What was the effect in the first place?

Hypogonadism. Which is basically "Your testosterone levels drop"

> the treatment group took 600mg ibuprofen daily for 14 to 44 days to induce the reported effect of compensated hypogonadism

That phrasing is misleading. We don't know if it takes 600 mg for 14 days "to induce" hypogonadism. The study didn't test for that. It only tested if there would be an effect, and as with most pilot experiments, it did so cheaply and quickly.

That's the idea of small sample size experiments such as this. Try a big dose as see if you get an effect at all. If so, that's a jumping off point for more rigorous, expensive studies later on.

600mg per day is the recommended normal adult dosage where doctor's recommend 200mg 3 times a day, although can also be recommended 1200mg. It's not a big dosage.

Doctors can also recommend an even higher dosage of 600mg 4 times a day to about 2400mg a day if needed.

Source: Https://www.nhs.uk/medicines/ibuprofen-for-adults/

600mg is not a large dose. Ibuprofen over the counter recommends 400mg (two tablets) every 4-6 hours with up to 6 tablets (1200mg) per day.

and doctors will commonly suggest taking 4 tablets 4 times a day

Everything in moderation... Ibuprofen is probably okay for the occasional headache or pain, but avoid taking it daily... That is at least my MO.

This is terrifying. I used to take a lot of ibuprofen for frequent headaches (much better now). Military doctors were overzealous with the 800mg prescriptions (double the OTC dose).

I suppose I should just use naproxen or acetaminophen? Ibuprofen always seemed the most effective to me.

I've been suffering from migraines since ~14yo, to the point that I can wake up and know if I'm going to get a migraine or not.

I take naproxen, if I know I'll get a migraine I'll take 1x250mg, if I have a migraine I take 2-3x250mg depending on how severe it is.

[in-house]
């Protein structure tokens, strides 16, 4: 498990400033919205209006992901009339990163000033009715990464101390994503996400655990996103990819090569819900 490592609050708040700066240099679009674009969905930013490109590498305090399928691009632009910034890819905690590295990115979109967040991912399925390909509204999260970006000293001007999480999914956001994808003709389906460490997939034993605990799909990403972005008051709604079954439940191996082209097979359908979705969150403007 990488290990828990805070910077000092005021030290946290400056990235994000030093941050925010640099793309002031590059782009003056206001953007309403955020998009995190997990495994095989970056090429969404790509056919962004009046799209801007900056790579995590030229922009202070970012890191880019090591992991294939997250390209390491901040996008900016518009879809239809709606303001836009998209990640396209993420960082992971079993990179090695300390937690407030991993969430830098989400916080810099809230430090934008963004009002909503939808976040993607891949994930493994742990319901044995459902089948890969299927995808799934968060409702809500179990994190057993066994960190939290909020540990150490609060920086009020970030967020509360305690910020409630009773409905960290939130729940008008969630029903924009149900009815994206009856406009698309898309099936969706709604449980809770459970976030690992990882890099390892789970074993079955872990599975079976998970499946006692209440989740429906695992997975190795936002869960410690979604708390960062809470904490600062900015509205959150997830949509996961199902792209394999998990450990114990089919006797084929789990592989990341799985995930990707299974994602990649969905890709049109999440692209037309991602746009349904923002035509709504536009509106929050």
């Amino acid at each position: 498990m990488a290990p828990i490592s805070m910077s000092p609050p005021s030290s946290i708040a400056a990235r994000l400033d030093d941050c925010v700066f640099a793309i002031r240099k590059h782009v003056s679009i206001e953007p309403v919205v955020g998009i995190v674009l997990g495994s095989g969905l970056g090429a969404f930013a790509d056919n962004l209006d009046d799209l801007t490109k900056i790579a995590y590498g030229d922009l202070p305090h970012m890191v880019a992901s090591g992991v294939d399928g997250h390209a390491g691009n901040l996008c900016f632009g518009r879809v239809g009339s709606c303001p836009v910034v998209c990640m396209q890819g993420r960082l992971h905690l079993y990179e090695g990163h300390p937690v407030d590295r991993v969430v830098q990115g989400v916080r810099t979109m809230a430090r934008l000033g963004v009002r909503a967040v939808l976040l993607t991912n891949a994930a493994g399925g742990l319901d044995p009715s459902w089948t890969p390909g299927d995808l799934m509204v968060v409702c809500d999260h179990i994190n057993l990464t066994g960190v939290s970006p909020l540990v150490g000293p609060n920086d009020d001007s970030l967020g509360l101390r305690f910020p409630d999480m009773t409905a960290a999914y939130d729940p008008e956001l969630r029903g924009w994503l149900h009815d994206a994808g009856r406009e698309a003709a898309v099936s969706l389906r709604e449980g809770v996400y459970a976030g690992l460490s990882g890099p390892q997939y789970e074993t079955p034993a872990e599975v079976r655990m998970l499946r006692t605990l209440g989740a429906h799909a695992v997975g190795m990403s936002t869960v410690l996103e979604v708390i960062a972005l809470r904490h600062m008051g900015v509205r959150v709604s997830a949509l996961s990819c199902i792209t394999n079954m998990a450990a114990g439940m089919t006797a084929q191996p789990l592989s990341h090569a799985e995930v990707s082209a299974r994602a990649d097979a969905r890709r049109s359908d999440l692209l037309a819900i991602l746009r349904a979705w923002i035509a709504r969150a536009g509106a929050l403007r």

Cause of mine is generally lack of sleep when stressed so I make sure to sleep properly and don't let myself get stressed out, so I only get migraines ~once a month now, compared to several times a week when I was at school.

> to the point that I can wake up and know if I'm going to get a migraine or not.

That sounds strikingly familiar. Is it my eyes? My sinuses? Allergies? My pillow? For 15 years and countless doctors nobody could figure it out. Then I went to the dentist and had my bite corrected and have not had a migraine since. I believe my bad bite was causing me to clench my jaw in my sleep.

Just as a side hint: did you ever get your vitamin levels checked? I had migraines with aura a couple of times a week until I got a full vitamine check up on B vitamines and Q10. I had a huge lack of B12 plus Q10. I managed to compensate with supplements (the expensive ones from the pharmacy) and didn't have migraine now in 3 months. Might be worth looking into :)

I haven't. I have a stack of multi vitamins & B12 here so I'll take them and see how I go. Thanks for the info.

Better check with the doc first. Otherwise you'll produce expensive piss with no effect. All vitamins I bought outside the pharmacy didn't work for me so better try to go with the 'real' but more expensive stuff prescribed by a doc.

Edit: I got Sanomit q10 and Ankermann B12 (1000ug).

As someone who's had a permanent migraine since months ago, second on naproxen. Ibuprofen does nothing to relieve my headache, and so far the only drug I've found that's effective against it at least mildly is naproxen.

Don't take it every day though. Maybe once a month if I feel like the headache hurts me more than usual.

why aren't you taking a triptan?

When I started getting migraines as a teen the doctor tried Ibuprofen first, but it didn't help at all. He then tried Synflex, this contains naproxen, and it helped.